Select Committee on Treasury Minutes of Evidence

Memorandum submitted by Professor Sheila Dow, University of Stirling


  1.  The forecast for RPIX shows a continued easing in the short-term, but less likelihood of a dip below 2.5% than the August Report predicted, in spite of the increase in repo rate earlier this month, and a rising trend towards the end of the forecast period. The risks are seen as roughly in balance around the central projection.

  2.  The forecast for GDP growth shows slightly stronger growth in the short-run than the August Report, with a surge of around one percentage point over the next two quarters, and then a more steady path close to 3% annual growth, with the balance of risks more on the negative side.


  3.  Both fan charts show smaller amplitude than in August, implying greater confidence in the central projections. But comparing GDP projections before and after the ONS revisions in the series is problematic, as is assessing how the relationship between GDP and inflation is altered by the revisions.

  4.  The revised GDP series indicates stronger growth in 1999 and 2000 than the earlier series, mainly due to an underestimate of growth in net trade. This means that 2003Q2 GDP is now shown as slightly higher in absolute terms than the earlier series. But the rate of GDP growth had been overstated in 2002-03; the picture is now one of fairly steady growth at around 2% over the last year.

  5.  The change in GDP series therefore poses problems not only for GDP projections, but also for analysing the influence of GDP growth on inflation. It is suggested in the Report (p 43) that greater flexibility on the supply side may explain why inflation was not higher during the period when the GDP data were underestimating aggregate demand, and therefore that "the factors which have been bearing down on inflation are likely to persist into the forecast period". Investment growth had been increasingly underestimated, suggesting that there is more capacity than was earlier thought, but the effect on inflationary pressure may be offset by higher GDP levels than previously recorded. The Bank will have recalibrated their core model to take account of the national accounts data revisions, but no indication is given in the Report of what that process has revealed about the relationship between output growth according to the new measure and inflation.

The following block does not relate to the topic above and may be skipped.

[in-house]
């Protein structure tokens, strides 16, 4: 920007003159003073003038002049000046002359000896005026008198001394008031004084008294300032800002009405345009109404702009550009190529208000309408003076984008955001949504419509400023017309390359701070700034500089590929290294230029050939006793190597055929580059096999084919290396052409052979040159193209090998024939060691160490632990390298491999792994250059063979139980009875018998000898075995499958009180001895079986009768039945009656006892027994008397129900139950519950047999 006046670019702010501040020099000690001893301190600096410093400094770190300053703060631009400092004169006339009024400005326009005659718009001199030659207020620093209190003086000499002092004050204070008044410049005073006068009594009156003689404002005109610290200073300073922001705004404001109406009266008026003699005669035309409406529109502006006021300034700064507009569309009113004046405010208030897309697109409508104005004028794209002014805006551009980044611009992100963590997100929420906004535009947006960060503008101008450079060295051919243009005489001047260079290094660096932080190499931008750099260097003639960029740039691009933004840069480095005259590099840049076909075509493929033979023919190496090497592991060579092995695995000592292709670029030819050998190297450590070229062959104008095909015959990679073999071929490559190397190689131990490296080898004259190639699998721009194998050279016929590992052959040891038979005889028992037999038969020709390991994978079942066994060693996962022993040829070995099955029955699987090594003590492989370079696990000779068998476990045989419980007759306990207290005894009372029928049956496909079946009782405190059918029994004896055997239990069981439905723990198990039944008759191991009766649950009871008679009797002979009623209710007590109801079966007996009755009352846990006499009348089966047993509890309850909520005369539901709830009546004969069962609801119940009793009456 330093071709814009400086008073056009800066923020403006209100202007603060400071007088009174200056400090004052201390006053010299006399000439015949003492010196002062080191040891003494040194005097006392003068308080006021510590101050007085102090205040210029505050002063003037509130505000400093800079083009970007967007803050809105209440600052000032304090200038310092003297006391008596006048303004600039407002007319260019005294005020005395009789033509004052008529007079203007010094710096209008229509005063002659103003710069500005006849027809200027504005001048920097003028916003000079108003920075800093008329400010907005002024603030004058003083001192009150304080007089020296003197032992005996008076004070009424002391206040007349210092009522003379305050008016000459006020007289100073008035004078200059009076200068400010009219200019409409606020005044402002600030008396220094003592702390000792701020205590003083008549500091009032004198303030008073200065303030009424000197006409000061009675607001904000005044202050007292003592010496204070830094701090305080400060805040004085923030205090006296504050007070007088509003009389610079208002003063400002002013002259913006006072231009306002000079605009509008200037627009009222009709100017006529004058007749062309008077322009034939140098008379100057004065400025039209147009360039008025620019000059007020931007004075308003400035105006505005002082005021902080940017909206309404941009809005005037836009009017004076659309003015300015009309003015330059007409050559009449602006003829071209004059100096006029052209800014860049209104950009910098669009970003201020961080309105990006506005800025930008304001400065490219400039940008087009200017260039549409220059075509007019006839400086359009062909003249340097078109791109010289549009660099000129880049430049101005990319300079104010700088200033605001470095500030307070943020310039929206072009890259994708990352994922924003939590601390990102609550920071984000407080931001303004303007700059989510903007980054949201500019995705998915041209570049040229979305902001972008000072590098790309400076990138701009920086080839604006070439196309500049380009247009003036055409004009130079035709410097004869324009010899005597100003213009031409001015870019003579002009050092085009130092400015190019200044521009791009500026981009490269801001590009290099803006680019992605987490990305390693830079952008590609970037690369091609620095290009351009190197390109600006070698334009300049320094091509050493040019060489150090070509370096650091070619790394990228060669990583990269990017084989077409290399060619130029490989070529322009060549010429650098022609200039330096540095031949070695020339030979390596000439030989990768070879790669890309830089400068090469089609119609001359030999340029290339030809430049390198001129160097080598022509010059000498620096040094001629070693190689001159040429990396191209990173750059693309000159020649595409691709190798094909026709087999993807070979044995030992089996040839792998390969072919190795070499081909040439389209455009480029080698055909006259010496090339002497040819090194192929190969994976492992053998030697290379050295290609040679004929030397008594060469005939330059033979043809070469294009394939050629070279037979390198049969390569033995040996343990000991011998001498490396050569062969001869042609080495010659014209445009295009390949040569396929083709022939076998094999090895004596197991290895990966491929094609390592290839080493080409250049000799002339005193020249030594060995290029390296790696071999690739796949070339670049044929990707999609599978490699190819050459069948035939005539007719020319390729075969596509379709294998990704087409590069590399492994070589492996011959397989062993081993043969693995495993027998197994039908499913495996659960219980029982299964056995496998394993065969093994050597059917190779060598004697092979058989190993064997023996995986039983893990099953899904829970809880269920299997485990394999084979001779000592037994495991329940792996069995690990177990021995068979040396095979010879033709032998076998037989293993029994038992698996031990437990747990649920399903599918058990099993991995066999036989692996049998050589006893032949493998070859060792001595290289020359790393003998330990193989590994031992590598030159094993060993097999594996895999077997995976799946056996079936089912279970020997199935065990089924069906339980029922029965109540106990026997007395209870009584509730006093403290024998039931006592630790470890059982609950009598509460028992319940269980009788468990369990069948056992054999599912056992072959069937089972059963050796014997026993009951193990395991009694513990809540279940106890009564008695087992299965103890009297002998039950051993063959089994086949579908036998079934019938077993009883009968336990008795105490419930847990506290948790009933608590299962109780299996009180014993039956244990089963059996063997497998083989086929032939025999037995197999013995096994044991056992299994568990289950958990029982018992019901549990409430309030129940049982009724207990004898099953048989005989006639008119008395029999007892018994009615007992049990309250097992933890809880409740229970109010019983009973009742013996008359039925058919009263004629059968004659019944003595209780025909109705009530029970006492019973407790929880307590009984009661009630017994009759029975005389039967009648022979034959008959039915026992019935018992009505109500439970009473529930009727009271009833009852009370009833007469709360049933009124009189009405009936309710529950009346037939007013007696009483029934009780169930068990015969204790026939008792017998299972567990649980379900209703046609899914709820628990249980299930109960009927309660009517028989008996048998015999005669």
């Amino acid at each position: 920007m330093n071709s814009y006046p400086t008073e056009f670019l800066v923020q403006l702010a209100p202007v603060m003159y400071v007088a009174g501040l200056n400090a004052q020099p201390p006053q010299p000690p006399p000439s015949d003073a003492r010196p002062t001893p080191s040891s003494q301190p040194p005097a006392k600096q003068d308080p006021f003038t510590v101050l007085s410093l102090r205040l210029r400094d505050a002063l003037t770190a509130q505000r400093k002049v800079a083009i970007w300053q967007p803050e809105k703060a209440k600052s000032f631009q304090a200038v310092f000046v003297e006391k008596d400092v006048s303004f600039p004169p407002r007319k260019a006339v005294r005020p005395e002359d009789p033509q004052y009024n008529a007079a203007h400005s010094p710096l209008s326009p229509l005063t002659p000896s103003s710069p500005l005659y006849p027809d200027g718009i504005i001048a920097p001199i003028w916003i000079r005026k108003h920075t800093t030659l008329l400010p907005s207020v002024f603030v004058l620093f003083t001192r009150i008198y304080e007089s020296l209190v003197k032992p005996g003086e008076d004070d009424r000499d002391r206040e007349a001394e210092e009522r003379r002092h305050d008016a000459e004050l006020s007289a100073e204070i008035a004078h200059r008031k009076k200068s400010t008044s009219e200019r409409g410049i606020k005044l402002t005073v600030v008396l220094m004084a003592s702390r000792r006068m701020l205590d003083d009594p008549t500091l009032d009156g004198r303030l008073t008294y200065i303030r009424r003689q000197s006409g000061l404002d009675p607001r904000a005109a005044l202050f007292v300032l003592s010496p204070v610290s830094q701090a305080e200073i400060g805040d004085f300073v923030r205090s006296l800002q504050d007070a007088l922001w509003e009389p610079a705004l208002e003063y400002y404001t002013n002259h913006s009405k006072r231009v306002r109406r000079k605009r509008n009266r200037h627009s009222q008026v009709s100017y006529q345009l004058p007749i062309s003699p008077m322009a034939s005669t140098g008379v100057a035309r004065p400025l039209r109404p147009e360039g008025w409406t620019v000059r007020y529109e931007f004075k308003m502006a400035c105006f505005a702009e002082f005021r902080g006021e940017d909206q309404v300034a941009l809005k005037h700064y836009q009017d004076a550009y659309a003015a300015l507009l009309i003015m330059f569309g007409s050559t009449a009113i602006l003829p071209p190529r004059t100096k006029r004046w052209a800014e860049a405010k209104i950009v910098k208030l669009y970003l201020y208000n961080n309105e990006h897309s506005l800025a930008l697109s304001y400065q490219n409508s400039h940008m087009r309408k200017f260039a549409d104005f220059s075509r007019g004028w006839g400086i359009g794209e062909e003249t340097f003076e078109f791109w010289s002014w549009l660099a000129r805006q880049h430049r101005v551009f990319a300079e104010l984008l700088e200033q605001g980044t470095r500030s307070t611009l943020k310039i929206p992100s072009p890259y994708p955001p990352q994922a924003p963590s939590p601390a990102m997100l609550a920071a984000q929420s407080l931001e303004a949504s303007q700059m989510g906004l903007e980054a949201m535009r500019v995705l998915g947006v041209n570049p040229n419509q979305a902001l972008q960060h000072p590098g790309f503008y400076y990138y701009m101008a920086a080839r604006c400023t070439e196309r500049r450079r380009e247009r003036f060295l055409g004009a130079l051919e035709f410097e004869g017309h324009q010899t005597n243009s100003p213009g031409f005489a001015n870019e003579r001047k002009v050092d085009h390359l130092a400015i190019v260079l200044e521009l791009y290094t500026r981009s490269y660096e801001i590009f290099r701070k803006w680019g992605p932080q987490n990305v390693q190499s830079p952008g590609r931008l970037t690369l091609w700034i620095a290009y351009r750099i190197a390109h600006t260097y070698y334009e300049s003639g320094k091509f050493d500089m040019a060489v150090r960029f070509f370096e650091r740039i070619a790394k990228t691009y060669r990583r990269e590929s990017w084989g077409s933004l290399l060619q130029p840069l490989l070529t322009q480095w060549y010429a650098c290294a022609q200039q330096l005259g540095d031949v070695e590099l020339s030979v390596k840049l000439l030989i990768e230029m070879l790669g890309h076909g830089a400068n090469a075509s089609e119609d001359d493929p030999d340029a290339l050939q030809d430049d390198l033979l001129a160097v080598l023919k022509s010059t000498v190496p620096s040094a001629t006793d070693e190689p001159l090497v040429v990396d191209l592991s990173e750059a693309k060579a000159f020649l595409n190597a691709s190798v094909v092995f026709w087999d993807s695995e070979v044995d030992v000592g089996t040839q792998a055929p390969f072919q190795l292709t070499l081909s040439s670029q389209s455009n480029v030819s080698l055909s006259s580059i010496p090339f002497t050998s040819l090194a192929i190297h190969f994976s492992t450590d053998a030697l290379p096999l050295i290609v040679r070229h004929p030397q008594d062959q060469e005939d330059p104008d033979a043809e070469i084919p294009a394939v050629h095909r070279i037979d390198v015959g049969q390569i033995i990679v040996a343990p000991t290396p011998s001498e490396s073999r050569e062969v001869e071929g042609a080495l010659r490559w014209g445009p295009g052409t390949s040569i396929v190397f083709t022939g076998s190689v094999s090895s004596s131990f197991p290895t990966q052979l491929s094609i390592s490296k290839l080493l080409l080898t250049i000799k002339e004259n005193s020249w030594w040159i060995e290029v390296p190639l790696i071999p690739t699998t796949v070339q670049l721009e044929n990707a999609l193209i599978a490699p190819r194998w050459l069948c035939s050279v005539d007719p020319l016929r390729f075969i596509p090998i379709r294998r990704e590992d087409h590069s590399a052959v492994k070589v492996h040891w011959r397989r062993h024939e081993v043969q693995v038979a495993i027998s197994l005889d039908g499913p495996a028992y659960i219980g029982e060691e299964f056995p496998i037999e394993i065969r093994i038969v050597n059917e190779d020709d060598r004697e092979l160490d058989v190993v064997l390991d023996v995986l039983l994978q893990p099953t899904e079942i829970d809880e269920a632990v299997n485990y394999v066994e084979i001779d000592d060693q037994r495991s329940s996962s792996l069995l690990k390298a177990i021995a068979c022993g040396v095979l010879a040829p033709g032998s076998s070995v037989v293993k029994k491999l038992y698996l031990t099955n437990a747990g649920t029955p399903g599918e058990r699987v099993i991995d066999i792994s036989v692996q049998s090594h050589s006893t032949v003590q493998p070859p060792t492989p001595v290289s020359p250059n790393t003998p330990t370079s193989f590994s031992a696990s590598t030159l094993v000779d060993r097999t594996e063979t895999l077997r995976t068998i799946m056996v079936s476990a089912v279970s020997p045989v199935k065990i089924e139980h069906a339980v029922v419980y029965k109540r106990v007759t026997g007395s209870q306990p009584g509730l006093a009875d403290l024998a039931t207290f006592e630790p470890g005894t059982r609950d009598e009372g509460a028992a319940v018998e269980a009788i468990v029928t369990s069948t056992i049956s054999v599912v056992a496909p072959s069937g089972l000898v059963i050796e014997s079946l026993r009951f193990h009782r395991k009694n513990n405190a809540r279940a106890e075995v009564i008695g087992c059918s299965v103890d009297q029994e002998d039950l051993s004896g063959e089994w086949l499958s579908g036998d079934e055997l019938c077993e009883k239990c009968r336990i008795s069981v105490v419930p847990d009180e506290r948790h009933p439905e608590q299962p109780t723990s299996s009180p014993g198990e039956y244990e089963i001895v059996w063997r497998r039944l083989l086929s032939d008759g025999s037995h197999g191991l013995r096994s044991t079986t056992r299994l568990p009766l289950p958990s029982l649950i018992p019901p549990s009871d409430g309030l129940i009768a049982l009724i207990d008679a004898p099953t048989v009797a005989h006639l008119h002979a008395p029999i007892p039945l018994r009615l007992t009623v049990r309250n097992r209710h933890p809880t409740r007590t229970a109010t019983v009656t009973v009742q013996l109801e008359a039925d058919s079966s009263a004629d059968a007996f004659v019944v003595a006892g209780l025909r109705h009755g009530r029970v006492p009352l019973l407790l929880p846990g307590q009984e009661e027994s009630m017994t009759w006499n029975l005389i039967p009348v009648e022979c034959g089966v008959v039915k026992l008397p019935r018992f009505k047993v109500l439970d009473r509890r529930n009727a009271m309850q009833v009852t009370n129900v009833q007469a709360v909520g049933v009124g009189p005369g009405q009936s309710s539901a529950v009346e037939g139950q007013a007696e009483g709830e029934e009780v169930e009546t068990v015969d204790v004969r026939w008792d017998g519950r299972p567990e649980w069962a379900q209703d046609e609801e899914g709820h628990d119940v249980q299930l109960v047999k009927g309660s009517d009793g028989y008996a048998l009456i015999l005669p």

6.  There are data series issues too with the inflation projection. If as expected the Chancellor changes from a 2.5% RPIX target to an HICP target, then that too will require recalibration of the Bank's models. RPIX inflation is slightly above target at 2.8% in Q3, while HICP inflation is currently only 1.4%, which is low (and low specifically when compared with an ECB target of 2%).

  7.  The current low level of HICP inflation underlines the proximity to deflation of non-house prices, and the risks that could pose were the economic recovery to be weaker than expected. Further, since house prices can be expected to follow a secular upward trend, the HICP series as presently constructed is likely to diverge increasingly from RPIX over time. Unless the target is changed to take account of this, monetary policy with an HICP target will be looser than with an RPIX target. (However, since there is the possibility that HICP could in due course change to include house prices, this issue may not arise.)